Reviewed by Colin Jacobson (January 11, 2017)
When it comes to direct-to-video movies, Nicolas Cage remains king, but others contend for the crown as well. We must consider Keanu Reeves as part of this battle, for I feel like I see his name attached to direct-to-video projects pretty frequently.
Reeves appears in another straight-to-video project via 2016ís The Whole Truth. After someone murders Boone Lassiter (Jim Belushi), his son Mike (Gabriel Basso) gets charged with the crime. Heck, the young man even appears to confess to the killing.
However, Mikeís mother Loretta (Renee Zellweger) believes in her sonís innocence and asks attorney and family friend Richard Ramsey (Reeves) to handle the case. Along with fellow lawyer Janelle Brady (Gugu Mbatha-Raw), Ramsey digs into the case and finds layers of complexity involved.
Try as I might, I find it tough to get past a certain bias against direct-to-video movies Ė especially those with big-name actors involved. These smell of desperation, as if the studios know they films stink so they dump them onto the home market in an attempt to salvage some of the costs.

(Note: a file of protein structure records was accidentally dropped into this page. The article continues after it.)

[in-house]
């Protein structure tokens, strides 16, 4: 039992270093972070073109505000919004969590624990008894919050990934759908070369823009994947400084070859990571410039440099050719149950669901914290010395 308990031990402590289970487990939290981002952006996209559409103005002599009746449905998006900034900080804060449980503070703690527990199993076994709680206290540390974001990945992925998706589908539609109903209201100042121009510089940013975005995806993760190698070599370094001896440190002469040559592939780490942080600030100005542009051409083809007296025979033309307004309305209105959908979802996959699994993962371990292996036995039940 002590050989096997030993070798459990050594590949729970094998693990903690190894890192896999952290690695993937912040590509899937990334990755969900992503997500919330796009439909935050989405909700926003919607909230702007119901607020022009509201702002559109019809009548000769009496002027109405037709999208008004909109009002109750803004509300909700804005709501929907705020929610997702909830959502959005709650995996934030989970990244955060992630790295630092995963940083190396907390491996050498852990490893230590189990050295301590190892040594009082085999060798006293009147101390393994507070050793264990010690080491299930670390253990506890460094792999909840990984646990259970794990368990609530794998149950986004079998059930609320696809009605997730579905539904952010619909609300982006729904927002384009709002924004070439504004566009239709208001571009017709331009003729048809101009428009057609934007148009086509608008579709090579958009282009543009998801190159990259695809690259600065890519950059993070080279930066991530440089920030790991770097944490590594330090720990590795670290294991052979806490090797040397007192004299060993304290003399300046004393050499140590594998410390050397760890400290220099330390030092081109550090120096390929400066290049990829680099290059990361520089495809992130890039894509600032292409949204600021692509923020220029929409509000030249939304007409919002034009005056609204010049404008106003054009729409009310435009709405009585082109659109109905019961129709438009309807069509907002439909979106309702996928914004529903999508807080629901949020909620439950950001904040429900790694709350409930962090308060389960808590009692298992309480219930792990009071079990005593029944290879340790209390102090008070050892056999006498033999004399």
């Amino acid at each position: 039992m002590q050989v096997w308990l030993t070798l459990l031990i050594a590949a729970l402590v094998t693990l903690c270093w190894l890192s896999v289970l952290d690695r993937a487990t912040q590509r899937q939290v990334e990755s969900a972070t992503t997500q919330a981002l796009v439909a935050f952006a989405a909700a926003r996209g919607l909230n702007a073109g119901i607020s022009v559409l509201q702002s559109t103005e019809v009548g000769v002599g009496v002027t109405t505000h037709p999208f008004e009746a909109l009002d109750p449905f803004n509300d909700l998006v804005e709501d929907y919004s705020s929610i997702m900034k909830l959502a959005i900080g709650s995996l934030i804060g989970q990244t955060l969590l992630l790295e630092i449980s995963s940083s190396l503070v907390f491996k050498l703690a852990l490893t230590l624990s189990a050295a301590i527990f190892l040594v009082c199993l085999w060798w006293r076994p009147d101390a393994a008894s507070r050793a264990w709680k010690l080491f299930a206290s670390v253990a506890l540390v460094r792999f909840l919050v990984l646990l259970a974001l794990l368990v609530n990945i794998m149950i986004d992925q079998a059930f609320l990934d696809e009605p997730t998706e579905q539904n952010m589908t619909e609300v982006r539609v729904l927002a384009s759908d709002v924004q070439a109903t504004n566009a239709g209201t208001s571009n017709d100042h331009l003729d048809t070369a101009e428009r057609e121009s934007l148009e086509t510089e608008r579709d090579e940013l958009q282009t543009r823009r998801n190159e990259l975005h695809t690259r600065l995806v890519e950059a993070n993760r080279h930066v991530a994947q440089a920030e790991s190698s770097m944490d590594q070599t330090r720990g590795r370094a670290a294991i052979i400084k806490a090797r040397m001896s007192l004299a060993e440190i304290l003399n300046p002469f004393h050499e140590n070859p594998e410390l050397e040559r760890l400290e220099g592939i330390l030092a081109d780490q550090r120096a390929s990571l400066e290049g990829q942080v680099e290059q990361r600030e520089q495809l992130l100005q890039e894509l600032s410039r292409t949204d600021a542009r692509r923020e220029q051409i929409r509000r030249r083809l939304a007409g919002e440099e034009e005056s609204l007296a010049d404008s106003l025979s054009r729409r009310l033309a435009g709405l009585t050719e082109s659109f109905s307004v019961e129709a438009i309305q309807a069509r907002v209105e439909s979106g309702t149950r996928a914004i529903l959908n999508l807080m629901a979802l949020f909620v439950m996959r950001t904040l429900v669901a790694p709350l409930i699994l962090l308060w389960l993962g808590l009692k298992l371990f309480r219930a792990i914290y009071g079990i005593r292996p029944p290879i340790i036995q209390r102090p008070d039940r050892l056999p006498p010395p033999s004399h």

Semi-snobbery aside, my skepticism toward direct-to-video flicks comes hard-earned. Iíve watched a lot of these releases, and in truth, the vast majority of these range from mediocre to terrible.
Still, enough of them entertain that hope springs, so I gave Truth a shot Ė and Iím glad I did, as it offers a reasonably solid thriller.
On the positive side, I like the way Truth starts with the trial and reveals the past in flashback. While not an innovative technique, it serves the tale well and creates a solid framework onto which we enter the proceedings.
Truth also comes with a good array of twists and turns, all of which the trial scenario reveals in an interesting manner. A standard chronological presentation wouldíve seemed dull, but the flashback setting means that these tidbits and revelations become more intriguing.
At times Truth threatens to go a little crazy with surprises and curveballs, though. I suspect the story doesnít hold together especially well upon close examination, as it tosses a lot of semi-unbelievable nuggets at the audience.
Still, Truth does what it needs to do to entertain. It creates an intriguing story and maintains suspense pretty well across 93 minutes. Nothing about it dazzles, but the movie turns into an enjoyable thriller.